I love Adam and his new independence. Of course, the house did not cure him. He’s still Adam. He still has his moods and he will still have his nights where he stays up all night shouting to whoever will listen. He still repeats words, sometimes hundreds of times, and he will still rip his shirts and blankets for no apparent reason. Yet he is happy. He is happy with his house. He is happy with his friends. He is happy to come home to my parents’ house and he is happy when we go to the house to visit him. I see pride when he shows me his room, points to the family pictures on his bedroom wall, shows me his Wii bowling skills and sets the dining room table.

I can honestly say Adam moving into a group home has given our family the best of both worlds. He has independence. My parents have their independence. Yet we are five miles and ten minutes away from family time.

Five Benefits of Growing Up With an Autistic Sibling

December 15, 2011 4 comments

Dana Fialco collaborated with her sister Tara, who has autism, and their parents to create the “Starabella” three-book audio series. Visit her online at www.starabella.com.

Every sibling relationship is unique, but having an autistic child in a family can impact the entire family dynamic. While much attention is paid to the challenges and difficulties faced by parents and siblings of autistic children, growing up with an autistic sibling also offers many advantages and hidden treasures that can help shape an individual’s life and character. Here are five benefits of growing up with an autistic sibling:

1. Perception. Having an autistic sibling means growing up alongside someone who sees the world in a unique, individual way – a way that is often different from the mainstream population. It also means living day-to-day with someone who behaves somewhat-to-very differently than the general population. The sibling without autism learns very early on that the world we live in is not black and white; there is not necessarily a right and wrong way to do all things. With solid parental guidance, siblings come to learn that individuality is not scary or wrong, but valued and beneficial to society. The neuro-typical siblings go into adult life with open minds and the ability to see the world from many views. Not only does this shape an individual with compassion, empathy, and acceptance of differences, but it also inspires innovation and creativity. The siblings can become real thinkers who see beyond face value, as well as diplomats who can navigate and reconcile conflicting points of view.

2. Perspective. Growing up with an autistic sibling means watching your sibling face each day with more courage and strength than most of us can fathom. Whether facing ridicule and cruelty from others or simply trying to get by in a world that was not built to accommodate their needs and way of thinking, kids with autism experience constant challenges. It’s difficult to witness this on a daily basis and not grow up with great perspective about what actually constitutes a problem. Granted, a pitfall of some siblings is to decide that their own real problems or feelings do not warrant attention or concern. However, with maturity and proper guidance from caring adults, the siblings can grow into adults who can balance experiencing their feelings with not overreacting to trivialities or falling prey to self-pity. This perspective allows them to remain calm during difficult situations, and to be thoughtful rather than reactionary.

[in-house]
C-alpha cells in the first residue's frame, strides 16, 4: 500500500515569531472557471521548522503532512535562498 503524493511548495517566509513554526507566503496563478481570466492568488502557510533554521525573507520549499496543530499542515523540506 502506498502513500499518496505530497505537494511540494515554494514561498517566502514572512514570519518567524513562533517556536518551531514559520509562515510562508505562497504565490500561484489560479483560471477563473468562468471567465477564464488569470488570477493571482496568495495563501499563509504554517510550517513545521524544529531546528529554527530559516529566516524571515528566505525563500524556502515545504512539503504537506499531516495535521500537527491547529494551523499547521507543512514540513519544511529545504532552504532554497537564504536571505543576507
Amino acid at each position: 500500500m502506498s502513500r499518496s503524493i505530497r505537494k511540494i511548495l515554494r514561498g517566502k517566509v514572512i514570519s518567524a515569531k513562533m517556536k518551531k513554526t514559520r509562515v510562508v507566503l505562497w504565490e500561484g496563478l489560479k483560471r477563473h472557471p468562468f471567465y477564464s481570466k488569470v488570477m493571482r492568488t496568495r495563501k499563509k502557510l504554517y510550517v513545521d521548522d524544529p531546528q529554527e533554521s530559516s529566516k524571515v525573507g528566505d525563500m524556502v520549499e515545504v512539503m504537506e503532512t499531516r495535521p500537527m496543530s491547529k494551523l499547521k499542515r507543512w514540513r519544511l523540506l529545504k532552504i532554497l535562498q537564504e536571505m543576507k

3. Leadership. Siblings of autistic children often have to mature very early – arguably, earlier than should be required. By necessity, siblings often must assist their parents in helping, providing care, and teaching. These households can be chaotic, and siblings must develop a real inner strength to deal with the chaos, emotions, and frequent uncertainty. In families, siblings often collaborate – working on projects, carrying out chores, or playing together. Siblings often see each other’s capabilities and way of thinking from a different perspective than their parents or teachers. Whether older or younger, the non-autistic siblings naturally gravitate to leadership roles in the sibling relationship. They learn to stand up for their sibling to others, and advocate for their sibling’s potential to be seen and met with proper challenges for growth and success. Whereas this can present difficulty for some, in the end, it shapes strong adults with tremendous potential for leadership. They can grow into leaders who are comfortable navigating uncertainty and still delivering results; they become comfortable leading and motivating others, and they learn to see and foster the potential in those they lead. They see differences in working styles and ways of thinking as welcome attributes rather than frightening, difficult to manage, or unacceptable. The siblings become strong, compassionate leaders who are natural innovators, protectors, and advocates.